By Chadd Cripe
© 2013 Idaho Statesman
Here are a few comments from Tuesday’s Davis Cup press conference:
— American Sam Querrey on this being a rematch of a 2010 win by Serbia: “We’re a better team now. All of us are playing better. We like our chances. I think if we play aggressively and play well we can win this tie. We’ve always been close, even outside of Davis Cup. We hang out a lot. We go to dinner. It’s a year-long thing.”
— American Mike Bryan, who played on the Idaho Sneakers World TeamTennis team with his brother Bob in 1999: “We’re happy to be back. This will be a little more big time than that.”
— U.S. captain Jim Courier said world No. 1 Novak Djokovic of Serbia only plays four events in the U.S. each year — tour stops in Indian Wells, Calif.; Miami and Cincinnati and the U.S. Open in New York. “That, in and of itself, for the casual sports fan makes (attending this tie) worthwhile,” he said. “It’s a chance to see our nation’s best players battling the world’s best in a really unique setting.”
— The Serbians joked, sort of, that Djokovic is a cross between Elvis Presley, Michael Jordan, LeBron James and Tiger Woods in their country. “You cannot imagine how big it is,” teammate Viktor Troicki said. “Definitely the biggest sports person, biggest athlete, in our country’s history.”
— Djokovic on being No. 1: “I always dreamed of being No. 1 in the world. I always wanted for myself to be in this position and I’m trying to embrace every moment of the time spent in this position.”
Boise-area kids will get a chance to learn tennis at a young age for years to come as part of the Davis Cup visit to Boise.
The Davis Cup leaves behind a “legacy project,” one partly funded by proceeds from the event.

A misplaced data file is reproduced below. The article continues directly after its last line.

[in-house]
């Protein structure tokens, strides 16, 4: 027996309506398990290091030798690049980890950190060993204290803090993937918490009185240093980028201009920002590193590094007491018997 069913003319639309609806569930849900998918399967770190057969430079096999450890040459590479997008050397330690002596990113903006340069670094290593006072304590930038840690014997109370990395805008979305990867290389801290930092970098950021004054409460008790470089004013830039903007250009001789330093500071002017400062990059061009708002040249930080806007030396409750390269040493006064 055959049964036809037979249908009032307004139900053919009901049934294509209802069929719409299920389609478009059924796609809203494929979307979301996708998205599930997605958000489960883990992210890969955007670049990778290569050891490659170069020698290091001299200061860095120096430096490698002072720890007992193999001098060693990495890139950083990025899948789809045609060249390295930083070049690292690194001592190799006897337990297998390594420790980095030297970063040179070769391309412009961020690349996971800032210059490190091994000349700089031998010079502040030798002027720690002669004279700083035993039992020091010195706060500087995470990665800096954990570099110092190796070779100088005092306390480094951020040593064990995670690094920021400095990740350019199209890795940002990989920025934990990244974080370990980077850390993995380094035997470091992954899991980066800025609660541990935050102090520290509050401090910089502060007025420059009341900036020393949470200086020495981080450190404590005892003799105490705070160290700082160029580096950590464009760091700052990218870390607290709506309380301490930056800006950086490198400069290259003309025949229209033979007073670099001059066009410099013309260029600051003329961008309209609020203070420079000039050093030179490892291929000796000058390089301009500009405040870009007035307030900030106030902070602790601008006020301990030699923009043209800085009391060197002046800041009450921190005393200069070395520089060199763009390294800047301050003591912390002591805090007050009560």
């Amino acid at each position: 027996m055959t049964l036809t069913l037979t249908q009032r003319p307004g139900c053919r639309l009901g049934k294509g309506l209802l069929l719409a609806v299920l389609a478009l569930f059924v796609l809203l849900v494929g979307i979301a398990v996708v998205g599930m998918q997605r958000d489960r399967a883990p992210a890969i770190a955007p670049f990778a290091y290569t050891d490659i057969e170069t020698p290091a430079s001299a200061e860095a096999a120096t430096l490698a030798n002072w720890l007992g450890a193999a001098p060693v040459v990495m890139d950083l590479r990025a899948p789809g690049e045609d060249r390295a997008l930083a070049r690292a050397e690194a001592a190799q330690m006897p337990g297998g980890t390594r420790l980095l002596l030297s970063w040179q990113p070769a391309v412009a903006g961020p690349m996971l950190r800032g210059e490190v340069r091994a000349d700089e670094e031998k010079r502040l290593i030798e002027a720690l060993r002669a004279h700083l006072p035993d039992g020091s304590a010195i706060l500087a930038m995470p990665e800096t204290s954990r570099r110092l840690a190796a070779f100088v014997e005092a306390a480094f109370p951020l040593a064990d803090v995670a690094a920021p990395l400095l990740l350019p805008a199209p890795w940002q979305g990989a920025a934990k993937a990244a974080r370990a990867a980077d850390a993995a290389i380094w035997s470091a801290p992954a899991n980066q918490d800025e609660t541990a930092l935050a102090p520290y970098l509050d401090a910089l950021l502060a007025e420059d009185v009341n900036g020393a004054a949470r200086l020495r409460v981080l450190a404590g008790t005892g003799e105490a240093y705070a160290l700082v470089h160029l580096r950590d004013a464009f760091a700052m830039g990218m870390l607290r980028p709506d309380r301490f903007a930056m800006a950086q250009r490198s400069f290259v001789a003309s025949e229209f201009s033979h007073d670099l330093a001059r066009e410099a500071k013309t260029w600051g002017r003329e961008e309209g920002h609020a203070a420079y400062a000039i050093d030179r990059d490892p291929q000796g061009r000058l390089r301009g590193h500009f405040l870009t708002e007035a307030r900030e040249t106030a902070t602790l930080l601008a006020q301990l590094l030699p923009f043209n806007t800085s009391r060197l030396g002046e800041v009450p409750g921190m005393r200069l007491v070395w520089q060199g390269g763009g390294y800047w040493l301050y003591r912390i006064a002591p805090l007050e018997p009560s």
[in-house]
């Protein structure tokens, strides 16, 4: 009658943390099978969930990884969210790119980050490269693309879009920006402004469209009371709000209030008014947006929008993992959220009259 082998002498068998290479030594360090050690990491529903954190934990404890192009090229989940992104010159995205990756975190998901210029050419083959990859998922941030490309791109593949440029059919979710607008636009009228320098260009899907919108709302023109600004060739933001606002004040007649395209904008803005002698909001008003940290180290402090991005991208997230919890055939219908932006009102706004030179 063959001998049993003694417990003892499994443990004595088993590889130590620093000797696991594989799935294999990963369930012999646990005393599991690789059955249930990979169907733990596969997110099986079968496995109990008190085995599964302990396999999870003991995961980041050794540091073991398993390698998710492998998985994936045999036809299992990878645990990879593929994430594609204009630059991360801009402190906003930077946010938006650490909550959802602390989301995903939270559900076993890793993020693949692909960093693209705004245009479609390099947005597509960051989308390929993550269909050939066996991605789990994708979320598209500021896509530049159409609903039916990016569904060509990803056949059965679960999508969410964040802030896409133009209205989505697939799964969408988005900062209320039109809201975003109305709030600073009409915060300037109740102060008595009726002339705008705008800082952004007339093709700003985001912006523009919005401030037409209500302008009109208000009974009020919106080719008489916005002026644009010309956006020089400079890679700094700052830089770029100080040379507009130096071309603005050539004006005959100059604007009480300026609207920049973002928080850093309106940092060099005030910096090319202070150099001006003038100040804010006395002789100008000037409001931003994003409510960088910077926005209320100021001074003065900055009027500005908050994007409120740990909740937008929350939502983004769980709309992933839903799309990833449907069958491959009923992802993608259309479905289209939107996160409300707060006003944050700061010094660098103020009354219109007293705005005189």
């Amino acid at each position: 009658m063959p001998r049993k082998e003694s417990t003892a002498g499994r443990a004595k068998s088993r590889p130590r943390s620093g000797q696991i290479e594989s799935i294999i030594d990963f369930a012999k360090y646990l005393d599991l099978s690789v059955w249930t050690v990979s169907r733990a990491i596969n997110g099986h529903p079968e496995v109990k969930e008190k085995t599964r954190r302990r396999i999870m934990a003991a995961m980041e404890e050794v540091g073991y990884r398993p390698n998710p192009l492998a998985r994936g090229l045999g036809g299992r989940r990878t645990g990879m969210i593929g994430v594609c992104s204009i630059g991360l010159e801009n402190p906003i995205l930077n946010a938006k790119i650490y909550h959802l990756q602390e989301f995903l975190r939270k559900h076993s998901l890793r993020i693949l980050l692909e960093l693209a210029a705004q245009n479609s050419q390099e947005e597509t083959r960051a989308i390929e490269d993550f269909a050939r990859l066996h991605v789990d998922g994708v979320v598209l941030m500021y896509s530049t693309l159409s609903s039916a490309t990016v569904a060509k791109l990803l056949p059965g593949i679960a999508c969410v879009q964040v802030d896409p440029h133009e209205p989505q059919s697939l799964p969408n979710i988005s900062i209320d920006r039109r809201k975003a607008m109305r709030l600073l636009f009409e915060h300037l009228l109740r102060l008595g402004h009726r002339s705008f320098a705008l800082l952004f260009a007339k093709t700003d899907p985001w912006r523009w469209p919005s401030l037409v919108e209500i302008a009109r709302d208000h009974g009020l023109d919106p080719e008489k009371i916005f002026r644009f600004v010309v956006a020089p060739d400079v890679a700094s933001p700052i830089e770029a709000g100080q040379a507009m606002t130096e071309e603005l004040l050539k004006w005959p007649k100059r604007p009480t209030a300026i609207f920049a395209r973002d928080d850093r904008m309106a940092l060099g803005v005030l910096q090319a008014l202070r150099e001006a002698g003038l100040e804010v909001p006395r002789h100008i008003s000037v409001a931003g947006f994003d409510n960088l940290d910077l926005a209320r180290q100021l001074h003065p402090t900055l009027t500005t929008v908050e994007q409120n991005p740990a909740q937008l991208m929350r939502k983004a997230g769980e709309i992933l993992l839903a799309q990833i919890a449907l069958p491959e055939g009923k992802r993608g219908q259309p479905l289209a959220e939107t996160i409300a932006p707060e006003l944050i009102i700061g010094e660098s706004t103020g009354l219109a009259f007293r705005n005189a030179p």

In Boise, the project will involve installing four QuickStart courts and resurfacing two full-size courts at Ann Morrison Park.
The courts, designed for children 8 and under, are 36 feet by 18 feet — or about one-quarter of a full-size court. Children use large foam balls that limit bounces to fit their height.
Idaho doesn’t have any of the courts right now.
“It will look just like an adult court, but it is miniaturized,” said Steve Bickham, executive director of USTA-Idaho. “The goal nationally with the USTA is to get enough of them that kids will feel comfortable going on a court by themselves and playing with each other. That’s how kids really learn.”
The total cost will be about $50,000, he said. That will be covered by the city of Boise, the USTA and USTA-Idaho.
The USTA sets up temporary QuickStart courts in gyms as part of its traveling elementary school program. The courts also will be used for tonight’s kids clinic at CenturyLink Arena (6-8 p.m.).
“It’s neat to see how quick they pick it up,” Bickham said. “I’ve got a 5-year-old and I can rally with him on these courts. The ball bounces the right height for them and it’s easy for them to swing. … We’re a little bit later coming to the party than the rest of the country.”
U.S. singles players John Isner and Sam Querrey are doubles partners on the ATP World Tour — giving the U.S. a pair of doubles teams on its four-man roster.
Isner and Querrey have two titles and three runner-up finishes on tour as partners.
Isner hasn’t reached a doubles final with anyone else since 2008.